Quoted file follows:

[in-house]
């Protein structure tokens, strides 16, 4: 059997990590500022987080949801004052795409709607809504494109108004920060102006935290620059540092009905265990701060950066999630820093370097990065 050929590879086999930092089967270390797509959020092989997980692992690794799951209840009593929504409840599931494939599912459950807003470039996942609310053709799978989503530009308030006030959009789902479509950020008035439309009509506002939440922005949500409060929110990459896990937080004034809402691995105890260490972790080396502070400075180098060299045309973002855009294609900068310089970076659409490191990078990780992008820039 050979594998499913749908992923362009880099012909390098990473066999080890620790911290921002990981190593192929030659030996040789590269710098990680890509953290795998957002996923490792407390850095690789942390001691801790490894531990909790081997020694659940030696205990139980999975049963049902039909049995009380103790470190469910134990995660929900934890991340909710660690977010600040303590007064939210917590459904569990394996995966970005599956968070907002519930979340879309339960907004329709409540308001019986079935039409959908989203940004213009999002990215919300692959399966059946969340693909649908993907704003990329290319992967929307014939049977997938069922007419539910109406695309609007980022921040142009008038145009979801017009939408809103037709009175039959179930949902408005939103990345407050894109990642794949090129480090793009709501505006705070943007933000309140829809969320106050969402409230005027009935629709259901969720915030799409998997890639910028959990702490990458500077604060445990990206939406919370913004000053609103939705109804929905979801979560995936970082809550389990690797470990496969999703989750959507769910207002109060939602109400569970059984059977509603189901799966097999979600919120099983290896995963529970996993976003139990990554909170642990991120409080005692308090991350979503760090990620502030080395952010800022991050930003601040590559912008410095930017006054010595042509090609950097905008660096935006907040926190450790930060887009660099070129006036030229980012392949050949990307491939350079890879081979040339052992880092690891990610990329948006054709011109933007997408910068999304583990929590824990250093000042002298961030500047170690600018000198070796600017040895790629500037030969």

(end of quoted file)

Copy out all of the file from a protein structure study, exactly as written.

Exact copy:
[in-house]
């Protein structure tokens, strides 16, 4: 059997990590500022987080949801004052795409709607809504494109108004920060102006935290620059540092009905265990701060950066999630820093370097990065 050929590879086999930092089967270390797509959020092989997980692992690794799951209840009593929504409840599931494939599912459950807003470039996942609310053709799978989503530009308030006030959009789902479509950020008035439309009509506002939440922005949500409060929110990459896990937080004034809402691995105890260490972790080396502070400075180098060299045309973002855009294609900068310089970076659409490191990078990780992008820039 050979594998499913749908992923362009880099012909390098990473066999080890620790911290921002990981190593192929030659030996040789590269710098990680890509953290795998957002996923490792407390850095690789942390001691801790490894531990909790081997020694659940030696205990139980999975049963049902039909049995009380103790470190469910134990995660929900934890991340909710660690977010600040303590007064939210917590459904569990394996995966970005599956968070907002519930979340879309339960907004329709409540308001019986079935039409959908989203940004213009999002990215919300692959399966059946969340693909649908993907704003990329290319992967929307014939049977997938069922007419539910109406695309609007980022921040142009008038145009979801017009939408809103037709009175039959179930949902408005939103990345407050894109990642794949090129480090793009709501505006705070943007933000309140829809969320106050969402409230005027009935629709259901969720915030799409998997890639910028959990702490990458500077604060445990990206939406919370913004000053609103939705109804929905979801979560995936970082809550389990690797470990496969999703989750959507769910207002109060939602109400569970059984059977509603189901799966097999979600919120099983290896995963529970996993976003139990990554909170642990991120409080005692308090991350979503760090990620502030080395952010800022991050930003601040590559912008410095930017006054010595042509090609950097905008660096935006907040926190450790930060887009660099070129006036030229980012392949050949990307491939350079890879081979040339052992880092690891990610990329948006054709011109933007997408910068999304583990929590824990250093000042002298961030500047170690600018000198070796600017040895790629500037030969």